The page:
Staff at Hawke's Bay District Health Board are outraged following a report showing its chief executive Dr Kevin Snee received a 16 per cent pay rise last year - but the board chairman says the report is wrong.
The discontent follows a State Services Commission report on remuneration bands for district health board (DHB) chief executives.
Salaried Medical Specialists executive director Ian Powell highlighted the pay rise last week and yesterday called it hypocritical.
Many people had been told to make do with a 0.6 per cent or 0.7 per cent pay rise for the next year, an employee, who didn't want to be named, said.
"Staff were wild," he said, and ward and service staff felt they were not valued. "People were saying 'why should we do any work?'," the employee said.
The State Services Commission report showed most DHB chief executives received pay rises in the 2013/14 financial year, from $10,000 to $180,000.
Mr Powell said there was a competitive international market for chief executives "and it is vital that we are able to attract and retain high-quality people".
"The exact same argument applies to many health service staff, yet the DHBs have treated their bids for very modest pay increases with contempt."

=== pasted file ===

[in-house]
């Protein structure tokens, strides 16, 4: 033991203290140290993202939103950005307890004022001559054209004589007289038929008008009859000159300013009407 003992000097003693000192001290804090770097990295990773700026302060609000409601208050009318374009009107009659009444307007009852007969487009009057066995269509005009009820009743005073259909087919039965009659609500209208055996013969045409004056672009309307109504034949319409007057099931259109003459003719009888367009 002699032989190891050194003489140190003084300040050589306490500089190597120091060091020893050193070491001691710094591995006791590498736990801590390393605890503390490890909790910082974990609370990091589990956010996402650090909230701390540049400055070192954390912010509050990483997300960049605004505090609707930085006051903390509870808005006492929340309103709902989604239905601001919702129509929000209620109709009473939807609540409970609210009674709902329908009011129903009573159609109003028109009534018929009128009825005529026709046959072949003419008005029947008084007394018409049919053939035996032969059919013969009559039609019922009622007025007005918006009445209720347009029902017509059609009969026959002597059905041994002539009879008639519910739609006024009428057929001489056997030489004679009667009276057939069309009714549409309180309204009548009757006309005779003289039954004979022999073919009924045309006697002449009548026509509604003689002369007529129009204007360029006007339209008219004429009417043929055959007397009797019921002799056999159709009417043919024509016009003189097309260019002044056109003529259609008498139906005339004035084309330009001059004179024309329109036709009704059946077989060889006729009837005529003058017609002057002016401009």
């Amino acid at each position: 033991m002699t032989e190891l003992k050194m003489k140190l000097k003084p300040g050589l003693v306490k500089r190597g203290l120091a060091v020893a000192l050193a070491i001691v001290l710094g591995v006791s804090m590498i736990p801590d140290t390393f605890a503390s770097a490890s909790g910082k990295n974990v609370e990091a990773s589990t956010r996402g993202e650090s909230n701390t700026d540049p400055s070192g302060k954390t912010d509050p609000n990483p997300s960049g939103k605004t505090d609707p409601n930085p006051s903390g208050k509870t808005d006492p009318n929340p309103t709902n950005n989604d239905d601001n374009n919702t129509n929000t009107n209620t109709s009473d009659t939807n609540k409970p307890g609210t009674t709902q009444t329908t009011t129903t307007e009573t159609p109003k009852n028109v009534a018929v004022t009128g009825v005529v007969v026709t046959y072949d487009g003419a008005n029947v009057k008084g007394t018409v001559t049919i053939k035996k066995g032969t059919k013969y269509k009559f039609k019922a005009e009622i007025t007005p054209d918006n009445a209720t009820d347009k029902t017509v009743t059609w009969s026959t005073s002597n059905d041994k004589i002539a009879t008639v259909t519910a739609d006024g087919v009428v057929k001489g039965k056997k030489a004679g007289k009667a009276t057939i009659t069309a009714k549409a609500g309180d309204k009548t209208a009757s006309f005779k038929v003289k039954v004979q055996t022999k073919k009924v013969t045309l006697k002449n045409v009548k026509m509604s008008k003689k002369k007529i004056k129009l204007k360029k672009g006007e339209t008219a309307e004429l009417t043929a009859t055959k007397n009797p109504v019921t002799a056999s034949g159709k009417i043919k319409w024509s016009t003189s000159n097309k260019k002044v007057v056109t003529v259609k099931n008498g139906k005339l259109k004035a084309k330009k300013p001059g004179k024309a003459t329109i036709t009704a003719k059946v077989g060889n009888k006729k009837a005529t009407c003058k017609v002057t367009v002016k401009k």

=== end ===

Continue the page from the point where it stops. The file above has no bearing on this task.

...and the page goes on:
Hawke's Bay District Health Board chairman Kevin Atkinson said Dr Snee's salary package included a performance component that was paid inconsistently.
For the 2012/13 year only one performance pay was made but in 2013/14 there were two, leaving the false impression of a 16 per cent pay rise.
"In the previous year we received enquiries asking why Dr Snee had taken a pay cut, but when we explained that the reason related to the timing of at risk payments, it was not reported," Mr Atkinson said.
"In real terms Dr Snee's salary rise was only 2 per cent.
"Mr Powell's highly misleading statement reflects, in reality, simply an opening salvo in the imminent negotiations with DHBs about senior doctors' pay," Mr Atkinson said.
The unnamed employee said a 2 per cent rise was easier to swallow but Mr Powell said it was "well in excess" of DHB chief executives' policy statement - that all DHB staff should receive increases more than 0.7 per cent.
"If they apply that principle to the rest of the workforce they should apply it to themselves.
"The largest group of chief executives got pay increases between $10,000 and $30,000 - 2.1 and 5.6 per cent - and they are not prepared to pay those sort of pay increases to their own staff."
Mr Atkinson said he was very comfortable with Dr Snee's increase and work performance.
Doctors did not have an at-risk component in their pay "and surgeons have the opportunity to earn larger amounts of money than the award, because of the ability to do ACC work in the public sector", Mr Atkinson said.
CEO pay was benchmarked through the State Services Commission and most chief executives did not get 100 per cent of their at-risk pay "and some get none".
Negotiations with other DHB employees included aspects such as hours of work and conditions. Dr Snee was also chair of the national chief executives group, an unpaid role.
"You won't get doctors doing that for nothing."